Yet the Vatican itself remained largely aloof from such disputes, at least in public statements, and cooperated with the Obama administration on such common international goals as assisting migrants, working against human trafficking and preventing mother-to-child transmission of HIV/AIDS.
But seeing a threat to the freedom of the church itself, the Vatican changed its approach and chose to address matters more directly.
In January, Pope Benedict told a group of visiting U.S. bishops that he was concerned about “certain attempts being made to limit that most cherished of American freedoms, the freedom of religion,” through “concerted efforts … to deny the right of conscientious objection on the part of Catholic individuals and institutions with regard to cooperation in intrinsically evil practices.”
Any hopes that the administration might change its policy to the satisfaction of the church grew faint as the year wore on and the election drew nearer, to the increasingly vocal frustration of several U.S. bishops.
Two days before Americans went to the polls, the papal nuncio to the U.S. made it clear how urgent a priority the nation’s religious liberty had become at the highest levels of the universal church.
Speaking at the University of Notre Dame Nov. 4, Archbishop Carlo Maria Vigano devoted most of a speech about “religious freedom, persecution of the church and martyrdom” to the
situation of the United States today.
“The menace to religious liberty is concrete on many fronts,” Archbishop Vigano said, noting the insurance mandate, anti-discrimination policies that require Catholic adoption agencies to place children with same-sex couples, and mandatory public school curricula that present same-sex marriage as “natural and wholesome.”
Recalling persecution of Catholics in fascist Italy and Nazi Germany, the archbishop said that the “problems identified … over six decades ago that deal with the heavy grip of the state’s hand in authentic religious liberty are still with us today.”
A government need not be a dictatorship in order to persecute the church, the nuncio said, quoting the words of Blessed John Paul II that a “democracy without values easily turns into openly or thinly disguised totalitarianism.”
If the mere timing of his speech was not sufficient to underscore its political implications, Archbishop Vigano concluded by lamenting the support of Catholic politicians and voters for laws and policies that violate church teaching.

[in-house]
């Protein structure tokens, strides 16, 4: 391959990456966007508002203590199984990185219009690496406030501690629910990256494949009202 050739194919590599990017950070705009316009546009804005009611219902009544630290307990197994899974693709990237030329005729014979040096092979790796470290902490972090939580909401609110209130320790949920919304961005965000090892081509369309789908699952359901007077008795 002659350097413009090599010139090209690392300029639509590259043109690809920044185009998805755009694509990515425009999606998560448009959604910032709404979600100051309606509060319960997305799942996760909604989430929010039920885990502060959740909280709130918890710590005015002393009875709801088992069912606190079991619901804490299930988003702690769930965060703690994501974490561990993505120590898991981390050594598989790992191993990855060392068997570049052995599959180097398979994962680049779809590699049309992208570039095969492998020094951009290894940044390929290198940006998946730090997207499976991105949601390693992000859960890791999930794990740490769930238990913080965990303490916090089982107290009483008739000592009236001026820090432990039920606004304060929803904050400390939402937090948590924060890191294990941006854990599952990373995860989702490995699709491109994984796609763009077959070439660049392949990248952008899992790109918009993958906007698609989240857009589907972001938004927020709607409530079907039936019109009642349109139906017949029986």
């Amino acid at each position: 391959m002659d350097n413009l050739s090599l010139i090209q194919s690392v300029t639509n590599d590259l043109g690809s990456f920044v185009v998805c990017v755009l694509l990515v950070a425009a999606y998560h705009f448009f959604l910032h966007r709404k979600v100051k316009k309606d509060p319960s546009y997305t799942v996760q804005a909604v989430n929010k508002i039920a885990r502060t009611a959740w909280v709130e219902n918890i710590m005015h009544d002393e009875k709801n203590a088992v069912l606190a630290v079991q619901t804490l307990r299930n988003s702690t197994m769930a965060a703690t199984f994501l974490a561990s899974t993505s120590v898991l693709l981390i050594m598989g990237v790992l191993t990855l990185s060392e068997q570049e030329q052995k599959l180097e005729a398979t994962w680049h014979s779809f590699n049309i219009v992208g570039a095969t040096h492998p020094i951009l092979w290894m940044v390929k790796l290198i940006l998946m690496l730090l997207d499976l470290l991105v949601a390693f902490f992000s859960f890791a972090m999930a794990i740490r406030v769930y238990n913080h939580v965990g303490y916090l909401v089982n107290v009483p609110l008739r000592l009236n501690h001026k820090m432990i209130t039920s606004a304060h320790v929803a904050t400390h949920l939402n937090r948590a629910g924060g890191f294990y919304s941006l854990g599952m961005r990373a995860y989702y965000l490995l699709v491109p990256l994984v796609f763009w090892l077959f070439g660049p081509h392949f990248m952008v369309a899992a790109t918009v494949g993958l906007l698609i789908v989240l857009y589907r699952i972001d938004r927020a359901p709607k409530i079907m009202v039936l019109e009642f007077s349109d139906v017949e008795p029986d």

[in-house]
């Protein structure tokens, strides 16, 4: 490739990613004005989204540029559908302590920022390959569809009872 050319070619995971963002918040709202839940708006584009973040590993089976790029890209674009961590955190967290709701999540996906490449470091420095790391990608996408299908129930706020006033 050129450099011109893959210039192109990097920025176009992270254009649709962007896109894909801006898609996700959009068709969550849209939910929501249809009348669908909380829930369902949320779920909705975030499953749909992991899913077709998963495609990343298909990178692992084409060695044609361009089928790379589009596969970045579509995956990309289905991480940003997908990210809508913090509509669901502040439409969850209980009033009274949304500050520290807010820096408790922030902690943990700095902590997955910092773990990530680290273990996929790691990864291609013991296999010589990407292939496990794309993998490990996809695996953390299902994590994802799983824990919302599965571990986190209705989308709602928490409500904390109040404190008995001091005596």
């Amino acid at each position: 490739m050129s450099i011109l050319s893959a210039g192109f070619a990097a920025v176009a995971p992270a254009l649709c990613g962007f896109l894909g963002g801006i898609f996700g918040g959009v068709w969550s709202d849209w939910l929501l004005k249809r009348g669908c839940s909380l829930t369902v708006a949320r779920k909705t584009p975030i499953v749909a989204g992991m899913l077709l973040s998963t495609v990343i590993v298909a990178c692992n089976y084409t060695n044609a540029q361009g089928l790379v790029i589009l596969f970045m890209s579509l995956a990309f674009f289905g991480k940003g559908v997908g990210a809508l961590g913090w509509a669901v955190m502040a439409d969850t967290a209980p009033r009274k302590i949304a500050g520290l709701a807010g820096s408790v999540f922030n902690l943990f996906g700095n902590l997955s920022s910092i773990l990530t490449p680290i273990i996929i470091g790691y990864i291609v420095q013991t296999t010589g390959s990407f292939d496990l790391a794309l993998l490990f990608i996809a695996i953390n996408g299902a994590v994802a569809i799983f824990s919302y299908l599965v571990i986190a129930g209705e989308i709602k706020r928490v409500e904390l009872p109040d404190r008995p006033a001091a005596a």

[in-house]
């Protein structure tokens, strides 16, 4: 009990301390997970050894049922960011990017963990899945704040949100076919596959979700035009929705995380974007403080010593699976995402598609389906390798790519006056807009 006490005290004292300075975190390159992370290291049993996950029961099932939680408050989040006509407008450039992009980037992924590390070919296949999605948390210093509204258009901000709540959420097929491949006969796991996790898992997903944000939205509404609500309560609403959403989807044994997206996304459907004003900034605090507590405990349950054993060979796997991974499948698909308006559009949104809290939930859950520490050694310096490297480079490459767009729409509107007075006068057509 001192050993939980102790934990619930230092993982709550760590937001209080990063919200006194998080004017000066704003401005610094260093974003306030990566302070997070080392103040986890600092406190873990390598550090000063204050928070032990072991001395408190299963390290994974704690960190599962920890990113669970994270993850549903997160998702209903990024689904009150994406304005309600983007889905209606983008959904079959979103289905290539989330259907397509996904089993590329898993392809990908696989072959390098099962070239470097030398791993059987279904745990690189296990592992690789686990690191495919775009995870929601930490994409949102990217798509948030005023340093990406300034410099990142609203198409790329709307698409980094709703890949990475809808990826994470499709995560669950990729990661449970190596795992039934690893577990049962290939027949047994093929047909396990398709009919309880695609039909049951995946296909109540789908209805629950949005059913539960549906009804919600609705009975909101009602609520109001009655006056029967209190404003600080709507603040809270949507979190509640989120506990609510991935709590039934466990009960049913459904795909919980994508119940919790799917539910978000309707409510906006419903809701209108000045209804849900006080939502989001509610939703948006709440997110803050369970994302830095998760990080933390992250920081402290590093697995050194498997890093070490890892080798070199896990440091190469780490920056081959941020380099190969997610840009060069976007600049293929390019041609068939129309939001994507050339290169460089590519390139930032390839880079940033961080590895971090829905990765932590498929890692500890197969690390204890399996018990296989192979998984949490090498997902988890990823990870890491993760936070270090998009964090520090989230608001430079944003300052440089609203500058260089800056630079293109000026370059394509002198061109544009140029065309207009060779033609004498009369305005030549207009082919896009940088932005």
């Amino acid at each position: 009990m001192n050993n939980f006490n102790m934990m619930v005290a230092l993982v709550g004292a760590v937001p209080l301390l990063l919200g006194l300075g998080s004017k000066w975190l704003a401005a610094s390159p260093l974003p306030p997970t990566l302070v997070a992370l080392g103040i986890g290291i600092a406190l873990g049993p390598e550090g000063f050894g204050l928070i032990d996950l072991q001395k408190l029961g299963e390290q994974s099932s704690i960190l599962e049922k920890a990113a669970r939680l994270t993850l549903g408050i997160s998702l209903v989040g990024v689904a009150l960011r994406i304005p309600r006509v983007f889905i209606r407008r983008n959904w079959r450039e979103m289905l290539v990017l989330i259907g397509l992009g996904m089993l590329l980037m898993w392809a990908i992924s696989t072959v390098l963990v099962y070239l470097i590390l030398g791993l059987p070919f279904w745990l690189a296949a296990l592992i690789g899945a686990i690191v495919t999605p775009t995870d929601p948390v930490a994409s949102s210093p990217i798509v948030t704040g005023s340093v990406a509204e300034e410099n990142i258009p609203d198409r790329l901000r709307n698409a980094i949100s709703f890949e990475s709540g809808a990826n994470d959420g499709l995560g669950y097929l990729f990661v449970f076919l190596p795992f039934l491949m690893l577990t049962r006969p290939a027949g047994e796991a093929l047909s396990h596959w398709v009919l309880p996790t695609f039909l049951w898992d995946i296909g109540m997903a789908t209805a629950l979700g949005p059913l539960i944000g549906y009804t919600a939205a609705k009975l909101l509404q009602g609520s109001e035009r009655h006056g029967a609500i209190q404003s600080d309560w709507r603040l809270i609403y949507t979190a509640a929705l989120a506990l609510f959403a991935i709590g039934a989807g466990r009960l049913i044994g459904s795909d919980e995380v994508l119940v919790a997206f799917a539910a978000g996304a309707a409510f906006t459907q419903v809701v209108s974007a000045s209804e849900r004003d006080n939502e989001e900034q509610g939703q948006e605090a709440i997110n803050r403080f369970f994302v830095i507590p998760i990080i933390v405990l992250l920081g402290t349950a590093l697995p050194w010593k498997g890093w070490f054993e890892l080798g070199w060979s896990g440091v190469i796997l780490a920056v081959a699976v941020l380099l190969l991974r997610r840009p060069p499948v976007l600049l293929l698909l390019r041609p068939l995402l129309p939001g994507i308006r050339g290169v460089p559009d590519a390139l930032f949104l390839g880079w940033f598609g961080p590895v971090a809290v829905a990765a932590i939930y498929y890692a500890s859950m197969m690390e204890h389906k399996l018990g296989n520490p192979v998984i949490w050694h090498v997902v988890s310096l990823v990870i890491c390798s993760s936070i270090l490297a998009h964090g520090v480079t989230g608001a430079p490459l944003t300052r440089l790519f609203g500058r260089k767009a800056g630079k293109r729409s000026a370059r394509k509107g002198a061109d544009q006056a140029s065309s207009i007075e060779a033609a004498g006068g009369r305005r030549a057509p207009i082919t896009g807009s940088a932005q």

“We witness in an unprecedented way a platform being assumed by a major political party, having intrinsic evils among its basic principles, and Catholic faithful publicly supporting it,” he said. “There is a divisive strategy at work here, an intentional dividing of the church; through this strategy, the body of the church is weakened, and thus the church can be more easily persecuted.”
Bella Dodd Bishop Fulton Sheen Alice von Hildebrand
The year 1953 saw Bella called up by a Congressional committee investigating the infiltration of Communists in the high places of the United States government. Her newfound faith strengthened her to face this ordeal with courage and determination. She swore before the Senate Internal Security subcommittee that there were a number of Communists in legislative offices in Congress and in a number of groups advising the President of the United States. She also testified to the Communist takeover of labor unions in the country and of her personal experience securing posts for members of the Party in the unions.
Perhaps most frightening of all was her testimony that during her time in the Party, “more than eleven hundred men had been put into the priesthood to destroy the Church from within,” the idea here being that these men would be ordained to the priesthood and progress to positions of influence and authority as monsignors and even bishops. She stated that “right now they are in the highest places in the Church” where they were working to weaken the Church’s effectiveness against Communism. These changes, she declared, would be so drastic that “you will not recognize the Catholic Church.” A few years later, in a conversation with a new Catholic friend, Alice von Hildebrand, Bella told her that there are four cardinals within the Vatican “who are working for the Communists.” This was twelve years before Vatican II. The reader can draw his own conclusions.
Shortly after her conversion, Bella had great hope for the youth of America. She saw goodness and a giving, missionary spirit in the young Catholics she worked with. Bella died in 1964 at the age of sixty.
Bella Dodd did much harm to her country and her Church. It is a great blessing that she repented of those sins. We can pray that she has paid her reparation and is now with the saints in Heaven. If she is not yet, our prayers may help her to arrive Home soon.
The eve of the 50th anniversary of Vatican II.
Ecumenism has as its goal, in fact it has as its actual definition, the aim of unity among all Christian churches throughout the world. It is a laudable goal for Christianity to end this disunity among Christians; for it is scandalous to Christ and to His prayer for unity. So it is a rightful goal of all Christians to work diligently for the unity that Christ wanted for His Church. To that end many church leaders have embarked on this goal through dialog with one another to see if we can one day reunite as one faith.